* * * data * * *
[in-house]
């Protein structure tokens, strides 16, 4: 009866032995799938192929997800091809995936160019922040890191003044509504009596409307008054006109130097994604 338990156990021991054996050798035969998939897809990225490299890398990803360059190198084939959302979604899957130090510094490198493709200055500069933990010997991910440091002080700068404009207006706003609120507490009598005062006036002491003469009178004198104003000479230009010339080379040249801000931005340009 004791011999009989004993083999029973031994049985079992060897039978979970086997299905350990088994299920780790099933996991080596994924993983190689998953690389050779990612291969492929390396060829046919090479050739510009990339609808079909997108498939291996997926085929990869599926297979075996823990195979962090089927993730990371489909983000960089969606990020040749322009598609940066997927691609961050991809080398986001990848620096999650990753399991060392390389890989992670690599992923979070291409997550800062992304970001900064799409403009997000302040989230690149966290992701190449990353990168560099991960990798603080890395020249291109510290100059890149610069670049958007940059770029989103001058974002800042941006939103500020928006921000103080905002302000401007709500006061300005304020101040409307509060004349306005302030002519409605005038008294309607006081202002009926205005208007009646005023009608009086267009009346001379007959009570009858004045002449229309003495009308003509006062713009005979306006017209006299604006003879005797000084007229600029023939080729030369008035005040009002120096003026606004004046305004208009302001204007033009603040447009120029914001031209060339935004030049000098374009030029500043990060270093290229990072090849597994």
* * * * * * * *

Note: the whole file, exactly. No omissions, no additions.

[in-house]
């Protein structure tokens, strides 16, 4: 009866032995799938192929997800091809995936160019922040890191003044509504009596409307008054006109130097994604 338990156990021991054996050798035969998939897809990225490299890398990803360059190198084939959302979604899957130090510094490198493709200055500069933990010997991910440091002080700068404009207006706003609120507490009598005062006036002491003469009178004198104003000479230009010339080379040249801000931005340009 004791011999009989004993083999029973031994049985079992060897039978979970086997299905350990088994299920780790099933996991080596994924993983190689998953690389050779990612291969492929390396060829046919090479050739510009990339609808079909997108498939291996997926085929990869599926297979075996823990195979962090089927993730990371489909983000960089969606990020040749322009598609940066997927691609961050991809080398986001990848620096999650990753399991060392390389890989992670690599992923979070291409997550800062992304970001900064799409403009997000302040989230690149966290992701190449990353990168560099991960990798603080890395020249291109510290100059890149610069670049958007940059770029989103001058974002800042941006939103500020928006921000103080905002302000401007709500006061300005304020101040409307509060004349306005302030002519409605005038008294309607006081202002009926205005208007009646005023009608009086267009009346001379007959009570009858004045002449229309003495009308003509006062713009005979306006017209006299604006003879005797000084007229600029023939080729030369008035005040009002120096003026606004004046305004208009302001204007033009603040447009120029914001031209060339935004030049000098374009030029500043990060270093290229990072090849597994």